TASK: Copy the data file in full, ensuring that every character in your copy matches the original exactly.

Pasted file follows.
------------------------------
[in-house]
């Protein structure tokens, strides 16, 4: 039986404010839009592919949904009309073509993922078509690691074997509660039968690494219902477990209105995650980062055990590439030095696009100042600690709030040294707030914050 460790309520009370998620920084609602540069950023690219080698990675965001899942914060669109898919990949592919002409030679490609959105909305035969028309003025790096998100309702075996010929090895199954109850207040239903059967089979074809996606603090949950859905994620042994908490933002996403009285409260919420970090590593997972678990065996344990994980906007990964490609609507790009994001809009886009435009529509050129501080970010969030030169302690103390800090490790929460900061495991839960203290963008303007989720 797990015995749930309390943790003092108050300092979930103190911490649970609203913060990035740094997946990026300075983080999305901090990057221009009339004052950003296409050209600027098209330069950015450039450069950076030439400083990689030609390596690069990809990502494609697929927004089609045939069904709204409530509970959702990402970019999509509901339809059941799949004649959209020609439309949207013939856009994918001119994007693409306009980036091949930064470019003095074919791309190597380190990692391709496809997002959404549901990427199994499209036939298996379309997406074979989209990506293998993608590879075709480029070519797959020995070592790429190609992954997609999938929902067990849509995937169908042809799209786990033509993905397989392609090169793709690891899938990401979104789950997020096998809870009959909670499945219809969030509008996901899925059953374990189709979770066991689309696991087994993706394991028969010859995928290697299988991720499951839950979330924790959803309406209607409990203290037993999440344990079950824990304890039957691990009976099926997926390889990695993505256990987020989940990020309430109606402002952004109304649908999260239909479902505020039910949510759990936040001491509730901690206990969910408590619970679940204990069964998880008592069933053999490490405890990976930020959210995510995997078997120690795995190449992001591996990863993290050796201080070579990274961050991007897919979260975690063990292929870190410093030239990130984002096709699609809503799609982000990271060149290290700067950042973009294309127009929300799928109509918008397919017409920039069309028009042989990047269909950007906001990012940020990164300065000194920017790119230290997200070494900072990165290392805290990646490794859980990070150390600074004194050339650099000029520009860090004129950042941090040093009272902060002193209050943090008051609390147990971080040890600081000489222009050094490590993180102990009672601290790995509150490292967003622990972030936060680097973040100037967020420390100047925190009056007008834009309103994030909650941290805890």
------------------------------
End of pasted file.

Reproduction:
[in-house]
């Protein structure tokens, strides 16, 4: 039986404010839009592919949904009309073509993922078509690691074997509660039968690494219902477990209105995650980062055990590439030095696009100042600690709030040294707030914050 460790309520009370998620920084609602540069950023690219080698990675965001899942914060669109898919990949592919002409030679490609959105909305035969028309003025790096998100309702075996010929090895199954109850207040239903059967089979074809996606603090949950859905994620042994908490933002996403009285409260919420970090590593997972678990065996344990994980906007990964490609609507790009994001809009886009435009529509050129501080970010969030030169302690103390800090490790929460900061495991839960203290963008303007989720 797990015995749930309390943790003092108050300092979930103190911490649970609203913060990035740094997946990026300075983080999305901090990057221009009339004052950003296409050209600027098209330069950015450039450069950076030439400083990689030609390596690069990809990502494609697929927004089609045939069904709204409530509970959702990402970019999509509901339809059941799949004649959209020609439309949207013939856009994918001119994007693409306009980036091949930064470019003095074919791309190597380190990692391709496809997002959404549901990427199994499209036939298996379309997406074979989209990506293998993608590879075709480029070519797959020995070592790429190609992954997609999938929902067990849509995937169908042809799209786990033509993905397989392609090169793709690891899938990401979104789950997020096998809870009959909670499945219809969030509008996901899925059953374990189709979770066991689309696991087994993706394991028969010859995928290697299988991720499951839950979330924790959803309406209607409990203290037993999440344990079950824990304890039957691990009976099926997926390889990695993505256990987020989940990020309430109606402002952004109304649908999260239909479902505020039910949510759990936040001491509730901690206990969910408590619970679940204990069964998880008592069933053999490490405890990976930020959210995510995997078997120690795995190449992001591996990863993290050796201080070579990274961050991007897919979260975690063990292929870190410093030239990130984002096709699609809503799609982000990271060149290290700067950042973009294309127009929300799928109509918008397919017409920039069309028009042989990047269909950007906001990012940020990164300065000194920017790119230290997200070494900072990165290392805290990646490794859980990070150390600074004194050339650099000029520009860090004129950042941090040093009272902060002193209050943090008051609390147990971080040890600081000489222009050094490590993180102990009672601290790995509150490292967003622990972030936060680097973040100037967020420390100047925190009056007008834009309103994030909650941290805890």